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For consumers looking to book travel, the various online travel sites and apps look a lot alike. Yet Kayak.com was one of the early pioneers of a distinctive approach, where it compared the prices offered by airlines, hotels, and other suppliers side-by-side with offers from resellers like online travel agencies. So how are Kayak and the metasearch model faring at a time when the coronavirus pandemic has crimped travel, and short-term rentals have grown in popularity?
Kayak CEO Steve Hafner rejected the view that the importance of metasearch had declined in recent years when he spoke Wednesday at the Skift Live Online Travel and Distribution Summit.
“Meta will play just as important a role as it ever has, but the nuance is that the OTAs [online travel agencies] will perform better in the short run,” Hafner said.
Hafner acknowledged that online travel agencies have trimmed marketing spend on Kayak in favor of brand advertising, and both online resellers and suppliers are pushing direct bookings instead. But he predicted that metasearch in general, and Kayak in particular, would emerge from the crisis strong.
“Our advertising business has shrunken quite a bit, and our other business partners have raised their required return on investment for their marketing spends,” Hafner said. “So the meta channel is going to face more headwinds in getting back to performance, but once we get back there, we’ll take more than our fair share.”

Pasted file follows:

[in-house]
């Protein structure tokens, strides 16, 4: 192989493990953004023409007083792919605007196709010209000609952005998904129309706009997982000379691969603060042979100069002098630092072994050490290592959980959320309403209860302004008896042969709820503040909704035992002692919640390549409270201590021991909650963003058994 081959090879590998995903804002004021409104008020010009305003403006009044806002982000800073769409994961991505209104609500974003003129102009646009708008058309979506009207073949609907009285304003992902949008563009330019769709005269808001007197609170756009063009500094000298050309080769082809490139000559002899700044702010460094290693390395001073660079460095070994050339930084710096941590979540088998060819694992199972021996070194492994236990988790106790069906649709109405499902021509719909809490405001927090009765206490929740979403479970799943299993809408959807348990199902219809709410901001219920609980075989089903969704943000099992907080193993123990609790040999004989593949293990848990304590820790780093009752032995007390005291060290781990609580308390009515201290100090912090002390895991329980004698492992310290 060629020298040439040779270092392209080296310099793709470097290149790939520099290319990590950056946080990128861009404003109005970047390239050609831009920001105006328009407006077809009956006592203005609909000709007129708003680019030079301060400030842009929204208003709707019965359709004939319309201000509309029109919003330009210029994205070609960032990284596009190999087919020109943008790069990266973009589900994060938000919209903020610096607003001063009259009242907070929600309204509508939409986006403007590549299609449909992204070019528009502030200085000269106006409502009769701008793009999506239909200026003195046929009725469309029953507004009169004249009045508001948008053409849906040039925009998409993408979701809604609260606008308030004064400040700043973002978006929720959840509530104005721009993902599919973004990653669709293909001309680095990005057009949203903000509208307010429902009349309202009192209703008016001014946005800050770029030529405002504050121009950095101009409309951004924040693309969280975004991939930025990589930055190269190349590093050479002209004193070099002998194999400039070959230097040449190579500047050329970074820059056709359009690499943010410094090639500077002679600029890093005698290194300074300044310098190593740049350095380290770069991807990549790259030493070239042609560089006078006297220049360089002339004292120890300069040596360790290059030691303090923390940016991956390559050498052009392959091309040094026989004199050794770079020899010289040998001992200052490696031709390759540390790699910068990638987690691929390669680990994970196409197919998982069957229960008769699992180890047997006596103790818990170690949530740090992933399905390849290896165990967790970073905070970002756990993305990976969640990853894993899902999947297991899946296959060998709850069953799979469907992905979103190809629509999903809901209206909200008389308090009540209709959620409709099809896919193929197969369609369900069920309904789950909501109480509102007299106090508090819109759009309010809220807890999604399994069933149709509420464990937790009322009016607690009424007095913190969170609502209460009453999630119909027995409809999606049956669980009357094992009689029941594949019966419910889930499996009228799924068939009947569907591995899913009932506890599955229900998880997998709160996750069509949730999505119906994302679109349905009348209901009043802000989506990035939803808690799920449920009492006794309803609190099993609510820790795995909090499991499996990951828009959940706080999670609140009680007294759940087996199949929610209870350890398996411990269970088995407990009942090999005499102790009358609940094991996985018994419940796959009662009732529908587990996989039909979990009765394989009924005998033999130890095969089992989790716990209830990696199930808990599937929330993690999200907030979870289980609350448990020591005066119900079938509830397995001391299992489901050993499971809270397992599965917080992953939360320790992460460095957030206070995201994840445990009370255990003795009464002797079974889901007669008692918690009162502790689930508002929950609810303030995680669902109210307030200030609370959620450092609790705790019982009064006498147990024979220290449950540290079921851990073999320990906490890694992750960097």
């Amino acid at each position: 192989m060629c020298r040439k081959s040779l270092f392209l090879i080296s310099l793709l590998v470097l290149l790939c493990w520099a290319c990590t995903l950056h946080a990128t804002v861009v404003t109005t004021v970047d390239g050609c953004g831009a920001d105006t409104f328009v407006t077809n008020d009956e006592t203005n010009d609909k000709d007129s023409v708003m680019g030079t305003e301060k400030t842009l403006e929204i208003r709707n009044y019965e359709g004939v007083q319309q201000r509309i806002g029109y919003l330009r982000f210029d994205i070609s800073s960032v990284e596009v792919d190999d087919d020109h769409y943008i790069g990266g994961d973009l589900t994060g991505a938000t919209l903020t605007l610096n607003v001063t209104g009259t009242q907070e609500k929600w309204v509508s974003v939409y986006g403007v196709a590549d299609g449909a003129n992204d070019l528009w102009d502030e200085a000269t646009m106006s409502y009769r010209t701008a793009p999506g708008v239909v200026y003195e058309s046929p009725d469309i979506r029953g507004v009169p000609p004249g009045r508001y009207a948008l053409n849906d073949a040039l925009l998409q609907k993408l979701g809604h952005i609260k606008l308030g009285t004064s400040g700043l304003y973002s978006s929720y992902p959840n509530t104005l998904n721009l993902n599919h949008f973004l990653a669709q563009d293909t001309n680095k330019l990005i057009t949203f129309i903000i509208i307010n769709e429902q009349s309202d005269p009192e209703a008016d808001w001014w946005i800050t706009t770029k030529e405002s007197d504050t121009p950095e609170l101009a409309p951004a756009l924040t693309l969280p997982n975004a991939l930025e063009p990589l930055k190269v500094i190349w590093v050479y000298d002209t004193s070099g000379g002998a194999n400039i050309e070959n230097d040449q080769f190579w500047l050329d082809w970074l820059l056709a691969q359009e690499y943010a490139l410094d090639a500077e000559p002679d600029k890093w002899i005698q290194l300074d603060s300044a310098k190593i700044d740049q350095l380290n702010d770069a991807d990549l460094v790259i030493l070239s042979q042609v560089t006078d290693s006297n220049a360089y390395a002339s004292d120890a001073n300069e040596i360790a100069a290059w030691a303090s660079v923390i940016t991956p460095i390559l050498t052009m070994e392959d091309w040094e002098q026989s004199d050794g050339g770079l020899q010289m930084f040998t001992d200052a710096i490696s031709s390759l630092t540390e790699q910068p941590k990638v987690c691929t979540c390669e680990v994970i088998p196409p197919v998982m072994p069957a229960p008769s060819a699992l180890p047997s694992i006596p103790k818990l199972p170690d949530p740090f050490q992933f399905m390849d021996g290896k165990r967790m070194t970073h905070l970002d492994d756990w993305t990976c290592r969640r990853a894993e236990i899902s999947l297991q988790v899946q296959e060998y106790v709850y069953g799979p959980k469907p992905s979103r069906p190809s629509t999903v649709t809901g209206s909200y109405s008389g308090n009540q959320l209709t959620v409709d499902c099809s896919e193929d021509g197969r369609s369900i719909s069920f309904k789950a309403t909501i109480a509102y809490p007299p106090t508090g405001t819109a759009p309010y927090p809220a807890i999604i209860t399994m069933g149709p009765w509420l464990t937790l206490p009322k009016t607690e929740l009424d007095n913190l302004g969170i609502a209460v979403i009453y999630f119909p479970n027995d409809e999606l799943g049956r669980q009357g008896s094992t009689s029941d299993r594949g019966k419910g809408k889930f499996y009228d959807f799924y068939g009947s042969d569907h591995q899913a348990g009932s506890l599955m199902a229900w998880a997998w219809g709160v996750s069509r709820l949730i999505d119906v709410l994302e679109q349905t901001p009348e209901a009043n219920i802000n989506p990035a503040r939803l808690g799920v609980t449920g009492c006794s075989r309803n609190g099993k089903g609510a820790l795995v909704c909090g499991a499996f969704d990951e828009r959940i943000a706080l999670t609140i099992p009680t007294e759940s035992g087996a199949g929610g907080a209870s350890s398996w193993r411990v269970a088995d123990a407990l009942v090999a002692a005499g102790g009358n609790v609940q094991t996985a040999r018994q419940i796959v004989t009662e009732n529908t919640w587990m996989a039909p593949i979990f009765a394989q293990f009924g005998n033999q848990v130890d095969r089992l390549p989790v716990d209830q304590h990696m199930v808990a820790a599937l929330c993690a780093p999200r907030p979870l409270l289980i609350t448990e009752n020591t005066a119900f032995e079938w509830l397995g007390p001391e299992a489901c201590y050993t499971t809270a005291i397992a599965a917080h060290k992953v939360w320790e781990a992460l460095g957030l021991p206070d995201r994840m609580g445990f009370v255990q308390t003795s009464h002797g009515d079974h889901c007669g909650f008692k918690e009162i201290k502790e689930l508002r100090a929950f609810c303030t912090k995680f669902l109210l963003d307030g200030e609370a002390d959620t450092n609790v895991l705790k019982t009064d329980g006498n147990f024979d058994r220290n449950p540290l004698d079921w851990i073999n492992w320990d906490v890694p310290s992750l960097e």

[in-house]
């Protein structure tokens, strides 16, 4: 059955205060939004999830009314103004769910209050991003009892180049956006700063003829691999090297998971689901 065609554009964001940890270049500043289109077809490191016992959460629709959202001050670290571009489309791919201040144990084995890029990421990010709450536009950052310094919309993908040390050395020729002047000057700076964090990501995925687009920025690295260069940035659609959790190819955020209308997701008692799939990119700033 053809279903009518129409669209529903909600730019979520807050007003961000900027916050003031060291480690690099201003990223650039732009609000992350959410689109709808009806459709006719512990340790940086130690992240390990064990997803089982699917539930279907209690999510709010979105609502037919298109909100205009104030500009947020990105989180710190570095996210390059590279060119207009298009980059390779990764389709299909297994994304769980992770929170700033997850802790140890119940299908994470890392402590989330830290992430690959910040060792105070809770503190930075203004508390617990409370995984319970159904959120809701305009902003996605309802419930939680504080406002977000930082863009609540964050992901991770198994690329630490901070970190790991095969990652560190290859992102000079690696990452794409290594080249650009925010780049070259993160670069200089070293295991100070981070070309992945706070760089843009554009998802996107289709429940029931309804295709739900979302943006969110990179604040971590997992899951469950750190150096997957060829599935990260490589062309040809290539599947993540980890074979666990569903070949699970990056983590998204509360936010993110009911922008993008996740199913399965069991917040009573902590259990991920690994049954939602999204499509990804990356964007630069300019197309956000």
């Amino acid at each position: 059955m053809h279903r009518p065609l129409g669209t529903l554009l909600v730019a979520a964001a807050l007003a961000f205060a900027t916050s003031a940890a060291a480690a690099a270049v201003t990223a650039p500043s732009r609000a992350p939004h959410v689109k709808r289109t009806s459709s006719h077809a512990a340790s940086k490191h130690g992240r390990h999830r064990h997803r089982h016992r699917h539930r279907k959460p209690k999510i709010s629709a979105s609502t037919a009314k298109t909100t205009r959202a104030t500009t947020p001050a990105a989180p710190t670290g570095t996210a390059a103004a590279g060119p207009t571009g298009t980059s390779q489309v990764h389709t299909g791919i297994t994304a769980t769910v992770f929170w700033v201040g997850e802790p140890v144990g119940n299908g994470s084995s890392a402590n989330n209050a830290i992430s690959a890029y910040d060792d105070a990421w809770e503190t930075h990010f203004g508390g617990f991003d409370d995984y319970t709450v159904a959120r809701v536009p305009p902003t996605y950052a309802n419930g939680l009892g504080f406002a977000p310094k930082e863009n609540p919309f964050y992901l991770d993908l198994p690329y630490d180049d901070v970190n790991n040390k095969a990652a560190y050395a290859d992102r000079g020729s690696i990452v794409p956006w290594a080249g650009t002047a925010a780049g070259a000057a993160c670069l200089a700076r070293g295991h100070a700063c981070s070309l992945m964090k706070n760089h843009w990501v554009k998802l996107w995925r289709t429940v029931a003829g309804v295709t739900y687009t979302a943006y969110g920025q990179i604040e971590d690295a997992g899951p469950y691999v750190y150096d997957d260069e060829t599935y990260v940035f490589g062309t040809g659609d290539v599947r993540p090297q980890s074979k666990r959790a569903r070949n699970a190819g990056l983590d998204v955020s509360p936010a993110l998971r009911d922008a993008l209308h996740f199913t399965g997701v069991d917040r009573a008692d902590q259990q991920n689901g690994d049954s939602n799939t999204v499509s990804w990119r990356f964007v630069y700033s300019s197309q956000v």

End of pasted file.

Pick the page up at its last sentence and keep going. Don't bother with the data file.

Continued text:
Kayak’s Bet on Business
To stay relevant, Kayak is adding functionality. Hafner teased that Kayak was developing a lightweight property management system for “independent and boutique hoteliers.” However, he declined to give specifics on how the software would “level the playing field with the big chains.”
The move would be intriguing because Trivago, the Expedia-backed lodging metasearch player, sold to Mews late last year its Base7Booking unit that provided hotels with property management software. (Trivago has maintained channel management and marketing tools for hoteliers.)
Anticipating a recovery in business travel after some time, Hafner said Kayak is expanding its business travel services, which it first announced in November 2019.
“This month, we’re rolling out Kayak for Business in 60 more markets and 28 more languages,” Hafner said.
What’s going to make Kayak for Business stand out from other tools? Hafner said it would be a more intuitive-to-use interface, and have few if any transaction and customer service fees. For context, see “What Is the Future for Metasearch in Corporate Travel?”
Kayak is also working on an enhanced loyalty program to encourage more repeat consumer usage, Hafner said.
Kayak Looks for Short-Term Rental Growth
Until now, Kayak hasn’t appeared to capture much of the growth in vacation rental and short-term rental shopping. But Hafner sees an opportunity there.
“There’s a big segment of consumers who think that properties on Airbnb are exclusively on Airbnb and that Airbnb has the best prices,” Hafner said. “That’s actually not true. Metasearch shows you that’s not true. So hopefully some other OTAs can amplify that message with marketing activities, and perhaps Kayak as one of the metasearch sites may get into that angle as well — to educate the consumer that it pays to comparison shop.”
Hafner clarified to Skift Executive and Founding Editor Dennis Schaal that Kayak right now doesn’t have much of a marketing budget. So he suspected it might be the sister brands in the parent company Booking Holdings that would lead the marketing charge there about educating consumers to shop around and not just rely on Airbnb.
In discussing the differing market valuations, Hafner noted how Booking Holdings had generated dramatically higher profits pre-pandemic.
“It makes you scratch your head,” Hafner said.
CORRECTION: This article originally said Kayak for Business was expanding to 16 markets, rather than 60.